1. Sanskritization is a very ancient process 2. Pasteurization is a relatively modern process.


  1. Sanskritization is a narrow process 3. Westernization is a comprehensive process. Because its relation is only low because they are related to all castes and castes. from classes.


  1. Lower caste in sanskritisation 4. In westernization all castes try to imitate their culture by imitating western upper caste and try to raise the traditional social level. tries.


  1. Sanskritization according to Srinivas. 5. Westernization leads to quantitative changes and structural to only numerical changes, both types of changes take place. not structural.


  1. The ideal pattern in Sanskritization is high 6. The ideal model in westernization is a varna or a local sovereign caste. It is a western country.


  1. Purist ideals in Sanskritization. 7. In westernization, secular ideals are given importance. importance is given.


  1. Relatively more mobility through Sanskritization 8. Westernization brings more mobility.


  1. The reverse process of sanskritisation. 9. Any opposite process of westernization is called de-sanskritisation. No, although Western countries are influenced by non-Western countries.


  1. Economic prosperity and political power 10. Factors contributing to westernization are the main contributory factors in Sanskritisation. cannot be predicted.



 Difference between Sanskritization and Modernization:


  1. Sanskritization taking place in Indian society. 1. Sanskritization is an innate process taking place in the Indian society. It is an exogenous process. Its source is present in the Indian society itself, that is, outside the Indian society. There is a western country.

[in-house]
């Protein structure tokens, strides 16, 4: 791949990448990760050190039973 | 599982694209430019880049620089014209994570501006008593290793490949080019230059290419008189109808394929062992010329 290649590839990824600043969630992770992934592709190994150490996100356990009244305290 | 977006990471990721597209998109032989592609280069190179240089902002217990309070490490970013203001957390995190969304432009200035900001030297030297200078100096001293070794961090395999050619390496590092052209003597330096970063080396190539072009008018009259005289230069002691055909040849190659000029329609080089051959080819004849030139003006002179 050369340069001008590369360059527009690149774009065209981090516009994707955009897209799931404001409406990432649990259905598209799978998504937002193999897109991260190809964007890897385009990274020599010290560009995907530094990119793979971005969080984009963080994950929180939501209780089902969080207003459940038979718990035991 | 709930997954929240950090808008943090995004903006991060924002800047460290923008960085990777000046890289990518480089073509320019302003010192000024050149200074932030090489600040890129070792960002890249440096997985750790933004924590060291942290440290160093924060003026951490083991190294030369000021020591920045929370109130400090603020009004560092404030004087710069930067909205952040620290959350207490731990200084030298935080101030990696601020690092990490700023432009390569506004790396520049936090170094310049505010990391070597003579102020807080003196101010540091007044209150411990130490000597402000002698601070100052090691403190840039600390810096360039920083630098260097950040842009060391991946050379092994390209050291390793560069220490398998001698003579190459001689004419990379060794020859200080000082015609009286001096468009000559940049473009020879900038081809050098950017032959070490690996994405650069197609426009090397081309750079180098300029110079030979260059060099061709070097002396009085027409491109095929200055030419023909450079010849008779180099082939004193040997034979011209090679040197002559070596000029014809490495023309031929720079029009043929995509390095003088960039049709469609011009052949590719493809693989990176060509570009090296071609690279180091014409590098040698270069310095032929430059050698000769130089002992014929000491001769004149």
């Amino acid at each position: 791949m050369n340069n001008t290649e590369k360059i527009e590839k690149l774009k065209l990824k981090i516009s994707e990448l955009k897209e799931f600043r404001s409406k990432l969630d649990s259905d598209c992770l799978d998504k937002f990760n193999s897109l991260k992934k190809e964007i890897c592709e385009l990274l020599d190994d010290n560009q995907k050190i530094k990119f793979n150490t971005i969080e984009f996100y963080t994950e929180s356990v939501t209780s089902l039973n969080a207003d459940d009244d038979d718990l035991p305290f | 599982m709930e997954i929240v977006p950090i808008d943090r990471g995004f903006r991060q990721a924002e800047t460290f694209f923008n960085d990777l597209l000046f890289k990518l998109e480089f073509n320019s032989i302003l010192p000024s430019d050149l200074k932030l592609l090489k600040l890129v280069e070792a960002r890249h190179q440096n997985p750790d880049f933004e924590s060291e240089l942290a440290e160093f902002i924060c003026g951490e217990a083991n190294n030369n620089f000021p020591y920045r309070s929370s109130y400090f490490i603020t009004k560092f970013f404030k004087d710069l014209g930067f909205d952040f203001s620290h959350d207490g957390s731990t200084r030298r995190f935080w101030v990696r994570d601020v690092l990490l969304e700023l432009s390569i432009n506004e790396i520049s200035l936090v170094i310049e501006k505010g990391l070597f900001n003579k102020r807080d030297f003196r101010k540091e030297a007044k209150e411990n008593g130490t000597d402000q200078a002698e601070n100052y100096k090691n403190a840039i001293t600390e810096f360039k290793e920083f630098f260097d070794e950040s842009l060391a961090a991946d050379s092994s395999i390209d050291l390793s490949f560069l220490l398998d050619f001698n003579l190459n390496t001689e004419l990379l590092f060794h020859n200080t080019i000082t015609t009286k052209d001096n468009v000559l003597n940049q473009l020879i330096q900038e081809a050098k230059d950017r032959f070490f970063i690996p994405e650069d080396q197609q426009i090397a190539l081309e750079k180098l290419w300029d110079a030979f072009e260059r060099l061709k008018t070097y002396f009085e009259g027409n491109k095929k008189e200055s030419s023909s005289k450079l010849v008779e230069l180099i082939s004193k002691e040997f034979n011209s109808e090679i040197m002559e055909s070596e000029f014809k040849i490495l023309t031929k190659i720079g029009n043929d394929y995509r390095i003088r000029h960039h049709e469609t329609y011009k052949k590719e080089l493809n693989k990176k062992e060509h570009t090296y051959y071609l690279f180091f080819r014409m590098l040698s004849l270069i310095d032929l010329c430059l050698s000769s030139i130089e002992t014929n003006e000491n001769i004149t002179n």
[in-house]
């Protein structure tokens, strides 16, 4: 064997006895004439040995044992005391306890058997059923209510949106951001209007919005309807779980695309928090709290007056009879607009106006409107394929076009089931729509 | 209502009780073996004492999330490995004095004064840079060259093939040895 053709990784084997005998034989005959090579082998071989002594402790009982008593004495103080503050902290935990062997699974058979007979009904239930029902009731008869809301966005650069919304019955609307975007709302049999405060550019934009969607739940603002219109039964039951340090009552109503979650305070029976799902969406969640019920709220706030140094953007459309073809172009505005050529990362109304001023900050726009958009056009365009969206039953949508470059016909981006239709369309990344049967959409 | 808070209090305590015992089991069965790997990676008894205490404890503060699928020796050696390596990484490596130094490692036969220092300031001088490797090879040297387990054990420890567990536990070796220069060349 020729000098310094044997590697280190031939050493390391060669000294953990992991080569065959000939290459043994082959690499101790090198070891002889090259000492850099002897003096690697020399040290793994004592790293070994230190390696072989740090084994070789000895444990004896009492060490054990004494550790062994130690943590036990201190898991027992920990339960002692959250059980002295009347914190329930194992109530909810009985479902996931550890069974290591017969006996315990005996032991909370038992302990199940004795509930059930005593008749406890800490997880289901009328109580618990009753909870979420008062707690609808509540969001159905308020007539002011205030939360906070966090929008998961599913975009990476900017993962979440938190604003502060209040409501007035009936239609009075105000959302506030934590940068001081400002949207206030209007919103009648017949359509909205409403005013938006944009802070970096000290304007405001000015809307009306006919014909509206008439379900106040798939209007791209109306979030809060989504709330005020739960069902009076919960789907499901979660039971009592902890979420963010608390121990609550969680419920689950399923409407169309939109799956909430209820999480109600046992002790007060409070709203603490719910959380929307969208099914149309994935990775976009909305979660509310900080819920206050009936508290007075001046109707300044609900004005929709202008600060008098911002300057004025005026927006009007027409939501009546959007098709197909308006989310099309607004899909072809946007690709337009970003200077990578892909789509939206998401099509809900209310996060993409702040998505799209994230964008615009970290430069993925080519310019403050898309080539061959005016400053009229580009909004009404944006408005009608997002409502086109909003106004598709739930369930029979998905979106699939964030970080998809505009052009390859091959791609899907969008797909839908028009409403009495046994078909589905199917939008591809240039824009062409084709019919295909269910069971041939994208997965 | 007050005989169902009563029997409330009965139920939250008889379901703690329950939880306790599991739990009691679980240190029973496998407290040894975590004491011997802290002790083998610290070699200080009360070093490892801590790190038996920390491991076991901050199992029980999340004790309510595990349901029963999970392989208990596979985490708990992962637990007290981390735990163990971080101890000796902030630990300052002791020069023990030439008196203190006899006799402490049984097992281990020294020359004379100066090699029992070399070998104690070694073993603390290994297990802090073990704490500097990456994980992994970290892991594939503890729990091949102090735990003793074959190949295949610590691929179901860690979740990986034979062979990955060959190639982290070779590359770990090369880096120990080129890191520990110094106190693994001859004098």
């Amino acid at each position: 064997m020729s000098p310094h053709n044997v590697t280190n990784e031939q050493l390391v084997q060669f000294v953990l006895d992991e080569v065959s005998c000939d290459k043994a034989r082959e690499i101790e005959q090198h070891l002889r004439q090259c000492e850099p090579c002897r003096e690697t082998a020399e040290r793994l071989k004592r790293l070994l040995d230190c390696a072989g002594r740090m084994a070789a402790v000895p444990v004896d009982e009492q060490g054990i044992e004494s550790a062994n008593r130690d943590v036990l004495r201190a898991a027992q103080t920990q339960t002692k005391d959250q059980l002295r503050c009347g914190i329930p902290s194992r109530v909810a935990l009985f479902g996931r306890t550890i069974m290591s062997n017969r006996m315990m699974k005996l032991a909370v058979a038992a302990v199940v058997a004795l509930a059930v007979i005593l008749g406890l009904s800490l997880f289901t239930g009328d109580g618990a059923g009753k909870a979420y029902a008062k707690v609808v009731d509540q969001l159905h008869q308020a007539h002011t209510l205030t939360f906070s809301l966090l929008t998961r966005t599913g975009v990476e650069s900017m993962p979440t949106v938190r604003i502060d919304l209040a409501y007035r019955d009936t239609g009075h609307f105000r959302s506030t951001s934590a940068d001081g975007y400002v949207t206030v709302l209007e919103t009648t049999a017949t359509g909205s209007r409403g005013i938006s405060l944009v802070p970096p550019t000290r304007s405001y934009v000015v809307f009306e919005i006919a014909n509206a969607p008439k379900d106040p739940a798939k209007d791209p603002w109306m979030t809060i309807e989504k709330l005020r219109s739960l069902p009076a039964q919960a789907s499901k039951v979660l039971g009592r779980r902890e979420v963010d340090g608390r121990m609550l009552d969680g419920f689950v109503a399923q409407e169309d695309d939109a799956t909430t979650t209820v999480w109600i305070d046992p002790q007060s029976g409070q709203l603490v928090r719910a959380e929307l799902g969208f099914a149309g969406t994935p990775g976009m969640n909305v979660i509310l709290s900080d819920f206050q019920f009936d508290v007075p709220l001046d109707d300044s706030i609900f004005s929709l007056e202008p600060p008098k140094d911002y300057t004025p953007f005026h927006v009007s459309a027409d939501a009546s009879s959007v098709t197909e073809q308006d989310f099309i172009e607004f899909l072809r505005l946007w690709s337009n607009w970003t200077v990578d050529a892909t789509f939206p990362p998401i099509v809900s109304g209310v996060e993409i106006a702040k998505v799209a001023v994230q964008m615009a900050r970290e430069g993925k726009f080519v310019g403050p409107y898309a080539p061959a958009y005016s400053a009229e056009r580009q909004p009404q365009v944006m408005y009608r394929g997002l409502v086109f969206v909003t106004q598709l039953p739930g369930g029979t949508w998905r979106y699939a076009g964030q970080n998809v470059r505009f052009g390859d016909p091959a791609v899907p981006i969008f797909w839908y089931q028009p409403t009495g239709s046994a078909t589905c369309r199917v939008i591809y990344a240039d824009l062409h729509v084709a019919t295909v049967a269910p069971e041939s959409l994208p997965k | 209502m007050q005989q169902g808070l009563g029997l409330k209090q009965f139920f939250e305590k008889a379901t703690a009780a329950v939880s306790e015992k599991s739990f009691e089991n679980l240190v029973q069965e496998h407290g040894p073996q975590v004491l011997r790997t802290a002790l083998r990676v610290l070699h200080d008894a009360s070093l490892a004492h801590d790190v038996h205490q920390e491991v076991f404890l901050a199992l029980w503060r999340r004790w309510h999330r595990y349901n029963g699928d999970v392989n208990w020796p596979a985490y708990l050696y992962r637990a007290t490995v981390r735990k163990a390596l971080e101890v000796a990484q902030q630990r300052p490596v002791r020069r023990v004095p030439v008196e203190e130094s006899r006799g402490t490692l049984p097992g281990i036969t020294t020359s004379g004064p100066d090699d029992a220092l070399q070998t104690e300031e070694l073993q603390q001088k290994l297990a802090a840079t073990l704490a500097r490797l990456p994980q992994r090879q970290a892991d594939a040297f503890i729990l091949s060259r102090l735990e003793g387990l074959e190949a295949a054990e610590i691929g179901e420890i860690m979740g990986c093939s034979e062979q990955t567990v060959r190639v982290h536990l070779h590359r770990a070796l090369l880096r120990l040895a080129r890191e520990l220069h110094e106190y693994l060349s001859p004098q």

1. Sanskritization is a very ancient process. 2. Modernization is a relatively innovative process.


  1. Sanskritization is a compact process. 3. Modernization is a comprehensive process because it is concerned only with low because it is related to castes in all the regions. from change.
  2. Lower caste in sanskritisation 4. In modernization all the castes try to imitate the modern values ​​by imitating the upper caste and raise their traditional social status. tries to.


  1. Sanskritization according to Srinivas. 5. Modernization leads to pedagogical and only pedagogical changes, both structural and not structural changes. There are.


  1. The ideal model in Sanskritization is high 6. The ideal model in modernization is a varna or a local sovereign caste. Can also be western country, America or other modern country


  1. Purist ideals are given importance in Sanskritization 7. In modernization, secular ideals are given importance. importance is given.


  1. Relatively less through sanskritisation 8. Modernization brings more mobility. Mobility ensues.


  1. Opposite process of Sanskritization 9. Any opposite process of modernization is called de-sanskritisation. Although in some countries traditionalism and fundamentalism are being encouraged.


  1. Economic prosperity and political 10. Various supporting forces in modernization are major contributory factors in Sanskritization which are not predictable factors. can be imposed.








 Dominant Caste